If the program has no therapeutic purpose, allowing the most exposed people to be received by the group of neuropsychologists of Francis Eustache has prevailed since the beginning, so strong was the fear of doubling the trauma of the injured or their loved ones. " From the first discussions with Denis Peschanski in November 2015, I was convinced of the approach and at the same time terrified of the idea of ​​doing even more damage to the victims ", recalls Carine Klein, general secretary of the project.

Even today his fear is palpable, just subsided by the testimonies. " The day when I heard a grieving mother say that she felt better after the interview remains one of the most important moments for me in the last three years, he confides again.Our first challenge was to build a long-term relationship of trust with volunteers, including them in the scientific committee and keeping them regularly informed about the progress of the research. "

Three years later, the time has come for a first evaluation. A few steps from the Pantheon, there are about fifteen October morning around the table. Mediators, liaison officers or investigators, months have passed since they recruit, accompany, listen to volunteers. They fill hundreds of individual files, perfect transcriptions, record memories. And that day, it seems necessary to re-motivate the troops a little.

The transcripts of the interviews conducted in 2016 are really all but complete. Of the 1,400 hours of recording, there are still more than 600 to reproduce, reread, correct. A gigantic job. And despite the call of the mediators, in phase 2, the volunteers lost the call. Denis Peschanski is confident, hoping that the abandonment does not exceed 20% and welcomes the theses already underway, based on the data collected.

However, everyone here knows that the quality of this vast investigation depends on the long-term commitment of the witnesses themselves. Working for a long time is sometimes a challenge, especially for those in the team who make short-term contracts. They constantly have to think about how to transmit all the data to those who come after them, but also to the experience gained in the relationship with the volunteers.

This precariousness may seem surprising, given the investments made. Since the beginning, the program has received immediate support from prominent partners such as the National Audiovisual Institute (INA) or the National Archives. In just five months, between the end of November 2015 and the spring of 2016, Crédoc and Public Health France have committed themselves and the Commissariat Général de l'Investissement has released the first funds.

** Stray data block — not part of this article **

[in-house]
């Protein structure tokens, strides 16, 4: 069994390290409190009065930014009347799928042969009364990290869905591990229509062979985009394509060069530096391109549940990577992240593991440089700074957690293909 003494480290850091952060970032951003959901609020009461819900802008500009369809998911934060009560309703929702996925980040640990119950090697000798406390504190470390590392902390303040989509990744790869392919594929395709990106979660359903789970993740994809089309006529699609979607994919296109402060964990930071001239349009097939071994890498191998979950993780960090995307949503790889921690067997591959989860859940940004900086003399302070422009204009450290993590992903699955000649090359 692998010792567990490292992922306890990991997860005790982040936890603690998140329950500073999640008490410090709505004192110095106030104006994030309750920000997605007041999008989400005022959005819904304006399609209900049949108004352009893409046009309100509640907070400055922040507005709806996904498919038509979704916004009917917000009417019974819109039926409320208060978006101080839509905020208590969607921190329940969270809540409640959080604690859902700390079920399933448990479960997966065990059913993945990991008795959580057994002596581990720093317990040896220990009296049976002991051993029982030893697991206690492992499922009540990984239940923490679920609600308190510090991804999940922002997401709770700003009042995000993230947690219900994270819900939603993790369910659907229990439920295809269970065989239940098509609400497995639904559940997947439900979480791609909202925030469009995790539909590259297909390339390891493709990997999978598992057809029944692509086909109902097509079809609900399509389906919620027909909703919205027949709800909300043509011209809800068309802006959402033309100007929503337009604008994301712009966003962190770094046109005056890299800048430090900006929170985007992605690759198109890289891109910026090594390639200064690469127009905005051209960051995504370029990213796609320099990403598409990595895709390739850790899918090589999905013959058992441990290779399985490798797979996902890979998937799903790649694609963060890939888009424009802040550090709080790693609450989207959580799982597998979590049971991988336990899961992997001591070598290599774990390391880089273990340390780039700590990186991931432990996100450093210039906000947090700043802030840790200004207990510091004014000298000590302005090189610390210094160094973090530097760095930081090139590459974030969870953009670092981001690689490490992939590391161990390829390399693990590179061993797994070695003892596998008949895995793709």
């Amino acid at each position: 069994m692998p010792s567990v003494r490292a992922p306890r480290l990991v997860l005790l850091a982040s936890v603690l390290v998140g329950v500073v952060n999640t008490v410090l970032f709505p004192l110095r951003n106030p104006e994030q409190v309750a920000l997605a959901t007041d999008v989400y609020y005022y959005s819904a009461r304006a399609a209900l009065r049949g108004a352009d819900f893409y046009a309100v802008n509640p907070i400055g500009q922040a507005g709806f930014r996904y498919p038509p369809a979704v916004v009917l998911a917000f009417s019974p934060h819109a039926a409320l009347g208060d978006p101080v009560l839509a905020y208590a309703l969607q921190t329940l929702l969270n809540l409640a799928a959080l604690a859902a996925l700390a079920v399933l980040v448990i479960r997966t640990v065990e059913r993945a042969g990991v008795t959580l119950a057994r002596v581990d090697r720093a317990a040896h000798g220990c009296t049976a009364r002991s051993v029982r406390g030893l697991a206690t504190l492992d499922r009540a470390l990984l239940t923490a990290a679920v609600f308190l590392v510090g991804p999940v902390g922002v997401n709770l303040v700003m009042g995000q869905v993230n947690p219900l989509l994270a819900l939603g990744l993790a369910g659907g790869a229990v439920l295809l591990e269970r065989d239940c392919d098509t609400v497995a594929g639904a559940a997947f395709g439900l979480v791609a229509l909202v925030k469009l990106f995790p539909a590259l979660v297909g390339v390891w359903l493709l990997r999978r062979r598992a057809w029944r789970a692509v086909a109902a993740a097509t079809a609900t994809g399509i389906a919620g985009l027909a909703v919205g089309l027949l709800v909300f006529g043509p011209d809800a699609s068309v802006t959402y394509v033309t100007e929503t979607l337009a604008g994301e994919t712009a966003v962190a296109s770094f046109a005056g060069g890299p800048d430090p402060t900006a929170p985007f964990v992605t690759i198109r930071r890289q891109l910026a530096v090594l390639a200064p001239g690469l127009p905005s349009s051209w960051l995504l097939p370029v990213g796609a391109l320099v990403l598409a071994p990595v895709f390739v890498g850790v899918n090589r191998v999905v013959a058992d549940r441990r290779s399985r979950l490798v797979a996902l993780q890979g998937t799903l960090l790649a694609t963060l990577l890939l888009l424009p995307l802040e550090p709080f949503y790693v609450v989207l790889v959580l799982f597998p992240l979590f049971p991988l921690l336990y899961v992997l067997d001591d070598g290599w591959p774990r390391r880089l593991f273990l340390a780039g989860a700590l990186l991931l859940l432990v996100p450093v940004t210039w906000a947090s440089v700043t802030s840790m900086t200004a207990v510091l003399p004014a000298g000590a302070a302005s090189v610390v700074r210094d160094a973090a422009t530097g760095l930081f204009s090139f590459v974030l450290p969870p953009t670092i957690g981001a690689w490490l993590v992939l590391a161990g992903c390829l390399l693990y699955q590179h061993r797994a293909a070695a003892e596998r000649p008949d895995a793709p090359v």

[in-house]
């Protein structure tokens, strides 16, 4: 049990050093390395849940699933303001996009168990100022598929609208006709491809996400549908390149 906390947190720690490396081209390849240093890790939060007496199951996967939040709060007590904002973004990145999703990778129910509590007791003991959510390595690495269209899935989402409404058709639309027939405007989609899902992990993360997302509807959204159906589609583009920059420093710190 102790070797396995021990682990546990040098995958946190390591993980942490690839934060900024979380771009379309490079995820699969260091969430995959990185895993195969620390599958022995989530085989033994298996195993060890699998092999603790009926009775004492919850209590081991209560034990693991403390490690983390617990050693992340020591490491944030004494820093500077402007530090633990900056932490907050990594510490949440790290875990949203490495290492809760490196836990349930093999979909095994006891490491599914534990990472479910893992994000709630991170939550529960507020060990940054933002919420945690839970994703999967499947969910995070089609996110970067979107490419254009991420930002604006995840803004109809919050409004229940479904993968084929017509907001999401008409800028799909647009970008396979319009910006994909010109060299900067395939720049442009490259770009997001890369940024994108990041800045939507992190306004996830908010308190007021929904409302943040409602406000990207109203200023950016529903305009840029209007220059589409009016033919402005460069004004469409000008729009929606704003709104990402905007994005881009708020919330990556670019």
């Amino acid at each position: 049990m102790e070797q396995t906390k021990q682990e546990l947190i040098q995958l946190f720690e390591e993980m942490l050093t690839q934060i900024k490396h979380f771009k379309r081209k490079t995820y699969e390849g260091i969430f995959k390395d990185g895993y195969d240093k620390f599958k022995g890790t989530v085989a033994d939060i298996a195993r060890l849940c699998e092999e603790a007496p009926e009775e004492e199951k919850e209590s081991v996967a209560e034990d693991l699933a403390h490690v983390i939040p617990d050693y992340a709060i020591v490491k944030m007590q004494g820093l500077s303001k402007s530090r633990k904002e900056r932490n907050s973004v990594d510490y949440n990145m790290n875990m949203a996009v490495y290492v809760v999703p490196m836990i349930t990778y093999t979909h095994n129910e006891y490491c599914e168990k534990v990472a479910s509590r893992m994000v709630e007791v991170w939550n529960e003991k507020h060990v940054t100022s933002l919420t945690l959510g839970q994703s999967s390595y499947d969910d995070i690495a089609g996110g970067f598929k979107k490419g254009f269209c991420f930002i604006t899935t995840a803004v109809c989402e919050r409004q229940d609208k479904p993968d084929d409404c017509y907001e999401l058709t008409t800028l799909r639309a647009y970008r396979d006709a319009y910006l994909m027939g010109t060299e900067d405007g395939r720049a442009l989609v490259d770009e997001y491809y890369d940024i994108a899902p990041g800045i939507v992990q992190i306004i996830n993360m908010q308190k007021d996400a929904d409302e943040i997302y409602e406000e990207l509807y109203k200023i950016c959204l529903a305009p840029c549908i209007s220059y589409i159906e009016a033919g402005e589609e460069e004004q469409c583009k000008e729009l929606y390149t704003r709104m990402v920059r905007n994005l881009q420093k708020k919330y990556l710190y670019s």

In total, four million euros must be divided into two phases, for the first two phases of the program, from April 2016 to October 31, 2019. But all these credits have already been spent, says Denis Peschanski. The team now needs new funding, including renewal contracts, some of which end on December 31st.

In the meantime, researchers will get the most out of formatting interviews. Transcribed using an automatic method, these must be correct, line by line, often word by word. " Orally, sentences do not necessarily end, thoughts overlap and are maintained , explains Claire-Marie, mediator who has been transcribed. The goal is to return the word as it was delivered. "With the same force, the same violence sometimes. " During the correction, attention was paidthe technical difficulties somehow protect the investigators from the emotional charge but in the end, when they listen to the testimony for the last time, they receive it again , notes Carine Klein. After several weeks of work, it is often very difficult. "

Over the months, the team set trading times to ease the dark embrace. "We have to keep,"they repeat like an antiphon. For the victims, of course. Also for all the volunteers. Finally, for the researchers, who will study our memory and our traumas after them. And I will try to understand better what, one day in November, left us stuccoed and bruised.

Béatrice Bouniol and Flore Thomasset